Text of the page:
2) The other side to this is that HSPs are actually at greater risk for developing mental health problems. This is because HSPs are greatly effected by their environments. So, if your environment is poor and invalidating to your sensitivities you will be affected more deeply and more negatively than non-HSPs. This can cause anxiety, depression, substance use problems, and trauma related symptoms to emerge. And FYI, this also means if your environment is positive and nurturing to you and your sensitivities, you will thrive in the opposite way.
Boundaries can be difficult for HSPs to have. Given a HSPs nature to be more empathetic and conscientious, they are likely to focus more on others' needs and less on their own. HSPs may also have a history of being told they are too sensitive or overreacting, so it becomes difficult to listen to and trust themselves. This means HSPs may not even recognize their boundaries, so therefore cannot enforce them.
Here's how this becomes a problem in therapy. HSPs may want to please and make sure others are comfortable, ie-their therapist. If this is your dynamic with your therapist, this is a problem. You are suppose to be the focus of therapy and your needs and comfort are the most important. You may need a therapist who realizes this and will not accept your efforts at making things easier for them, but instead will help you make things easier for yourself. Examples of this could be related to meeting your needs around scheduling, the lighting or other environmental factors, the content of the session, being able to give feedback, etc.
I find this one to be one of the most important. In my experience, a huge part of healing as a HSP is feeling understood by others. Often, HSPs go through life feeling different and misunderstood, like they are too much or not enough, that something is wrong with them. Feeling like something is wrong with you is such a deep, painful experience. Having a therapist who gets it, is understanding, and is validating of your HSP nature.... this is big! Find a therapist who will help you feel accepted and confident in your HSP nature, not worse about it or as if you have to change yourself.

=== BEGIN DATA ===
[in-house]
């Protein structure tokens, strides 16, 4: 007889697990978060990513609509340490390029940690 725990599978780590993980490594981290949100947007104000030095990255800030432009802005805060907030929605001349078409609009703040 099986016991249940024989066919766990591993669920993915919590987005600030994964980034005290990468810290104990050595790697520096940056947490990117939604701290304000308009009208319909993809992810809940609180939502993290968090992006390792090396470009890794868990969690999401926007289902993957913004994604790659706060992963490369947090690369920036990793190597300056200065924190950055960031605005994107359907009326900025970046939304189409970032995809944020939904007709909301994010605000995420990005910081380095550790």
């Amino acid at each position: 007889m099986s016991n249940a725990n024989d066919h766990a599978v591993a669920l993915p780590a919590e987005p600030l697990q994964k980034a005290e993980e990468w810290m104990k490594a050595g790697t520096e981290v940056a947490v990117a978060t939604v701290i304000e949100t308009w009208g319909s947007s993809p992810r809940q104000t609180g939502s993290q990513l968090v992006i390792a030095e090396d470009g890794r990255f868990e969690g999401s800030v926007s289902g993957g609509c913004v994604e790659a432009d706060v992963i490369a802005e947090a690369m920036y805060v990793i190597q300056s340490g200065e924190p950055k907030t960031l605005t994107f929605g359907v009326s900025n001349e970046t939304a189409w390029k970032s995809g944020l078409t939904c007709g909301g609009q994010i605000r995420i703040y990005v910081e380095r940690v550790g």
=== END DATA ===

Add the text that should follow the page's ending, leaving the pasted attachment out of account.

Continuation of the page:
HSPs have deep internal processing and seek depth in most areas of their life. This is true for relationships. HSPs crave depth in their relationships and the conversations within the relationships. The struggle can sometimes lie in the space of anxiety or being slow to warm up. Social anxiety, "shyness," and timidness can all get in the way of opening up, being vulnerable, and going deep with others. At the core, we're talking about HSPs being slow to warm up to their environments and to others. It won't last forever, but HSPs really need to soak everything in, process it all, and develop some comfort before moving closer and deeper.
In therapy, you don't want a therapist who will keep you in this place. Having a therapist who gently moves you deeper and deeper can be helpful. There are specific tools a therapist will have to help facilitate this. Not every therapist will have these skills or will practice in this way.
Small talk is often not interesting and is draining for HSPs. Find a therapist who moves past the small talk and the surface material and takes you into your inner emotional world.
To tie all of the above together, there are certain therapeutic modalities that may be a better fit for HSPs than others. This is not an exclusive list and the most helpful or relevant modality for you may change at different points throughout your healing journey. Here are some of the types of therapy or therapeutic perspectives that HSPs often relate to.
Internal Family Systems (IFS)
Emotion Focused Therapy (EFT)
Eye Movement Desensitization and Reprocessing (EMDR)
Sensory focused skills
Distress Tolerance, Emotion Regulation, and Relationship skills
In general, the more emotionally focused, somatic focused, acceptance and mindfulness based, and processing therapies tend to be high on the list.
Being highly sensitive is not a disorder. Find a therapist who knows and supports this.
To learn more about my practice and how I work with the Highly Sensitive Person, take a look around my website or reach out to talk.